MORRISON, Colo., Aug. 4, 2023 /PRNewswire/ — While scientists grapple with efforts to protect America’s declining horseshoe crab population, tracks of their prehistoric ancestors are being identified in surprising places that show how long these ancient creatures have lived on our ever-changing planet.
Dinosaur Ridge in Morrison, Colorado is the latest landlocked site to have trace fossils of the largely unchanged arthropod found preserved in sandstone. The tracks are on what had been a flat coastline during the Cretaceous period about 95 million years ago. The traces are the first example of horseshoe crab activity identified at this now high elevation site.
Tracks of ancient crocodilians, herbivorous and carnivorous dinosaurs, and evidence of long-gone plants have also been described on Dinosaur Ridge by world-renowned paleontologist Dr. Martin Lockley.
Old Dominion University Ph.D. candidate Caldwell Buntin inadvertently located the tracks while aiding in a study of microbial mat structures. Buntin was photographing one-by-one meter sections and transferring the images into 3D photogrammetric models when the familiar pattern became visible. “They have a relief of less than a centimeter, so in straight-on daylight you can’t really see them,” noted Buntin.
The tracks are located high atop a sloping surface that required Buntin to use rock climbing gear to access. “Modern horseshoe crabs walk and bury their heads to look for food or seek shelter if the tide goes out,” Buntin explained. Buntin and his colleagues recognized the telltale tracks on colored 3D images. The discovery will be the subject of a scientific paper showing the same walking, feeding, and resting behavior seen today.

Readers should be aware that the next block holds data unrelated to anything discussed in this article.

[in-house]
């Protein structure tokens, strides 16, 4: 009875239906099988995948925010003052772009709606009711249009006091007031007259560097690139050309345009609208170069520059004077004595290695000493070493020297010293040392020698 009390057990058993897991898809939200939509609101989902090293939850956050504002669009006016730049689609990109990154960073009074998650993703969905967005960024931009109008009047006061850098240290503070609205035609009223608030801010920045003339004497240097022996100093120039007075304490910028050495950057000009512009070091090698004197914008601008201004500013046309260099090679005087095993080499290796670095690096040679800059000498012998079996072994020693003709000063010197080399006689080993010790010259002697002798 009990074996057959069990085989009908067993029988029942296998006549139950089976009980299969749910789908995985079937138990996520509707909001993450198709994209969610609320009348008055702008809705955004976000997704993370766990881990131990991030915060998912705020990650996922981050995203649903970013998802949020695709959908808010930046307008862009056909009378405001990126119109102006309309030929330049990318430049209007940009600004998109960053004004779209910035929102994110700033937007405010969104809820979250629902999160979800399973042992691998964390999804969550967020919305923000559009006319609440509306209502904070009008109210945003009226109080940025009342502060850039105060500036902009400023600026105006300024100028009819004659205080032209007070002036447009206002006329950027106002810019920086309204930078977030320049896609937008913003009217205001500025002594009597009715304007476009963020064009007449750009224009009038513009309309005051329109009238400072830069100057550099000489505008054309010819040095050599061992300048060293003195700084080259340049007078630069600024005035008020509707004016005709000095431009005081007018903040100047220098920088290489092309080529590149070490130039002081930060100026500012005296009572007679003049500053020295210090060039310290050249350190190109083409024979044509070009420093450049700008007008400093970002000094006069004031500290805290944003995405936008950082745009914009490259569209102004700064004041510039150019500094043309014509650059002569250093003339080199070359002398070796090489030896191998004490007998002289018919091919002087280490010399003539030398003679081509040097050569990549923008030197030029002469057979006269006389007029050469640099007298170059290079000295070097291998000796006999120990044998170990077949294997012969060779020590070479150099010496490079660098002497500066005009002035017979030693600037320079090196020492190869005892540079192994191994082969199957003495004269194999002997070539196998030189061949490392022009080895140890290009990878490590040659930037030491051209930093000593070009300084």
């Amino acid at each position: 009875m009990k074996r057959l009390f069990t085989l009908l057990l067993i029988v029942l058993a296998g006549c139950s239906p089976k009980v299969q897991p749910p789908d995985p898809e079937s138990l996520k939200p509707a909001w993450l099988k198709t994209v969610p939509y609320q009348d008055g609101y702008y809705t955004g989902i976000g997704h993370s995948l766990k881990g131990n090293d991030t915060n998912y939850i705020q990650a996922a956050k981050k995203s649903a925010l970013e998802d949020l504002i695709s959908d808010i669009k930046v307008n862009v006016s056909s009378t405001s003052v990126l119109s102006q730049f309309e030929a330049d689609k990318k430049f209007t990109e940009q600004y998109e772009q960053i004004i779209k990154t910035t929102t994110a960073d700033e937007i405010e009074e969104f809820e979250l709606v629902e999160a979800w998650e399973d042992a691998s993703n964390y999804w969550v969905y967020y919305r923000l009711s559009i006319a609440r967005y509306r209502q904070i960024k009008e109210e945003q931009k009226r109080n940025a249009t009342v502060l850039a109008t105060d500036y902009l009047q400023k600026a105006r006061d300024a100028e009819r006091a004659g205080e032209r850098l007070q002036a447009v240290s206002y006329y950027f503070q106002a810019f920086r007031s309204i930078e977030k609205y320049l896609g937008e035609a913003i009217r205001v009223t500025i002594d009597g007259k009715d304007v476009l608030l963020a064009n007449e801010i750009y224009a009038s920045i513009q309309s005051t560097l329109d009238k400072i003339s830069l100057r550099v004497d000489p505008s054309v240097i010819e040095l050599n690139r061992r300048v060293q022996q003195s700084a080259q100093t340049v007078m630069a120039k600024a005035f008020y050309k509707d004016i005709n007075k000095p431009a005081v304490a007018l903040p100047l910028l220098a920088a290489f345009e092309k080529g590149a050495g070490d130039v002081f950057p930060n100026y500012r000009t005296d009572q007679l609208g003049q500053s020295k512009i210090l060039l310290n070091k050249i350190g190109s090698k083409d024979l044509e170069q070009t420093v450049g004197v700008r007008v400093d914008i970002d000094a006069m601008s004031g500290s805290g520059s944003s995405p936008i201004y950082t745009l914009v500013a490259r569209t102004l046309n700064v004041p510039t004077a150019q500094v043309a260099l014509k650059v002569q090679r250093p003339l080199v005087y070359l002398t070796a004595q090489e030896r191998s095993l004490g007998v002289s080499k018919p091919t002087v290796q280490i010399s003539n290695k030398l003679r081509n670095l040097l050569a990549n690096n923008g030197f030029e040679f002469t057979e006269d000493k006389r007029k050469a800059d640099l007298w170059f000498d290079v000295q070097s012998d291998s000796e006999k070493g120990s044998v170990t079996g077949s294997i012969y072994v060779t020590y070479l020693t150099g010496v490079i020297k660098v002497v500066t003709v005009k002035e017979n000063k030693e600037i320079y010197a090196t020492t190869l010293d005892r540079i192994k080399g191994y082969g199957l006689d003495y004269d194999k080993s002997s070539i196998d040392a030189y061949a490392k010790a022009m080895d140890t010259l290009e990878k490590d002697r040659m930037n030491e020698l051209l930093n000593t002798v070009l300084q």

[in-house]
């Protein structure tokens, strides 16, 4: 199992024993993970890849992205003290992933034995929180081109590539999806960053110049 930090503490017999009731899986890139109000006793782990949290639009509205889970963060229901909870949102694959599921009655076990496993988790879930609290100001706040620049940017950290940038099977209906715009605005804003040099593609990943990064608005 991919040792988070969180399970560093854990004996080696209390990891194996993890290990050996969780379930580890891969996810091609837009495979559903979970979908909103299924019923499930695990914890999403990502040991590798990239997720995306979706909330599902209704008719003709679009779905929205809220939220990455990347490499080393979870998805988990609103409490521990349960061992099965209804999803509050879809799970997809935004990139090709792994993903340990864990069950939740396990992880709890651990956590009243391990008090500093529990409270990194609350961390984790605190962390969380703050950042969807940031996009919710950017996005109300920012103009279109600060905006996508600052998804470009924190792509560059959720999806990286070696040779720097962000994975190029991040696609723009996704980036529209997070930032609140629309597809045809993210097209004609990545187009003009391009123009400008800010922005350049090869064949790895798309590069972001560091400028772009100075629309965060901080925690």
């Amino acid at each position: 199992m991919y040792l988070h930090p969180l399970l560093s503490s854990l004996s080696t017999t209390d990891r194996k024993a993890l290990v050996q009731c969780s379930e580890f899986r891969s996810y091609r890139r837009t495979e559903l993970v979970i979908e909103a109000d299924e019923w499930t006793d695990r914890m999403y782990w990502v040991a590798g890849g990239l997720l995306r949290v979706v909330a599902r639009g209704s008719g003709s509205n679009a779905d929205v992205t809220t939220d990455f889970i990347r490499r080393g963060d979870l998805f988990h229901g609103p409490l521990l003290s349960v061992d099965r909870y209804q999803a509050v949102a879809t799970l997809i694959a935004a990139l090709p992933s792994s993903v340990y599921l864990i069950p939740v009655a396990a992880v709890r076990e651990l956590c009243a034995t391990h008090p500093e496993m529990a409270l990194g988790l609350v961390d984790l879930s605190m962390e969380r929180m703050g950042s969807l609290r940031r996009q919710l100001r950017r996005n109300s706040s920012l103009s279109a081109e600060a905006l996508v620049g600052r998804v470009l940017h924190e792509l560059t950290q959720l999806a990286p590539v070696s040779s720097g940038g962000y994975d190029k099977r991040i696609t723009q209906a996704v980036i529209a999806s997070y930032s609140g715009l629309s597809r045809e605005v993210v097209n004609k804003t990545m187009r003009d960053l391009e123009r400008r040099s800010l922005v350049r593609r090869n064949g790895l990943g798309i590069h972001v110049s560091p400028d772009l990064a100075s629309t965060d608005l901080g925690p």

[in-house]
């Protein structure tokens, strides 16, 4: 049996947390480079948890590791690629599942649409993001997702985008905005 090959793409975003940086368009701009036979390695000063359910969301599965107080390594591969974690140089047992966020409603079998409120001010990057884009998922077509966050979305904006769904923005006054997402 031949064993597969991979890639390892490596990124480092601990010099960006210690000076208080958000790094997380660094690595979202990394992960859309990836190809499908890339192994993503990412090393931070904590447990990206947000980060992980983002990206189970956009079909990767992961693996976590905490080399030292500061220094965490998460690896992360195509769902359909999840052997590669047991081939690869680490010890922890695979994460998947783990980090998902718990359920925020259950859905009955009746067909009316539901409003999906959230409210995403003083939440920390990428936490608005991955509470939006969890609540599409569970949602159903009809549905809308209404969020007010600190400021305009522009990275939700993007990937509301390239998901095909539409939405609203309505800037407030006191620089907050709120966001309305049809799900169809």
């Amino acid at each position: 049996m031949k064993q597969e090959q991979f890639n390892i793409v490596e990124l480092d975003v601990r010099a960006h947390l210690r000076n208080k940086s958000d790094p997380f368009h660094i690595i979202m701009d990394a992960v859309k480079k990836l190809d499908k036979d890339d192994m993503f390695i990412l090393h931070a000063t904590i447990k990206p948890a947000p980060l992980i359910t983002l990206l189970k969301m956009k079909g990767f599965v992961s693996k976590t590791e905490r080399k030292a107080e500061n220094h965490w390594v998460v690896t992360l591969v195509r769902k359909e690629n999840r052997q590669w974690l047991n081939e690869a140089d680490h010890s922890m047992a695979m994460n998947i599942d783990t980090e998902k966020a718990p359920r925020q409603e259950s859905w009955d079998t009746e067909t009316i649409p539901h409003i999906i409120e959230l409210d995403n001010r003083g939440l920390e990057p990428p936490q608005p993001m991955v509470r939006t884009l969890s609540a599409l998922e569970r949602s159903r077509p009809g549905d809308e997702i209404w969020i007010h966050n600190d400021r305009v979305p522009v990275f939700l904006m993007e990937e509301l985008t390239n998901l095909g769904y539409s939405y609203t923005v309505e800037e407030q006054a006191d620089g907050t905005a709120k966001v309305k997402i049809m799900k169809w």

The bodies of modern horseshoe crabs, which are part of the scorpion and spider family, are largely unchanged from those in the fossil record dating as far back as 445 million years ago. The species now living on the American East Coast has been declining in numbers in recent decades. A shorebird known as the red knot is dependent on horseshoe crab eggs for food during migration, and is now considered a threatened species.
Atlantic coastal states are required to identify horseshoe crab nesting sites as part of a federal protection plan. The highly prized blue-colored blood of the marine creatures is collected for use in testing vaccines for harmful bacteria. The pharmaceutical industry has come under pressure to better protect the animals during the bleeding process.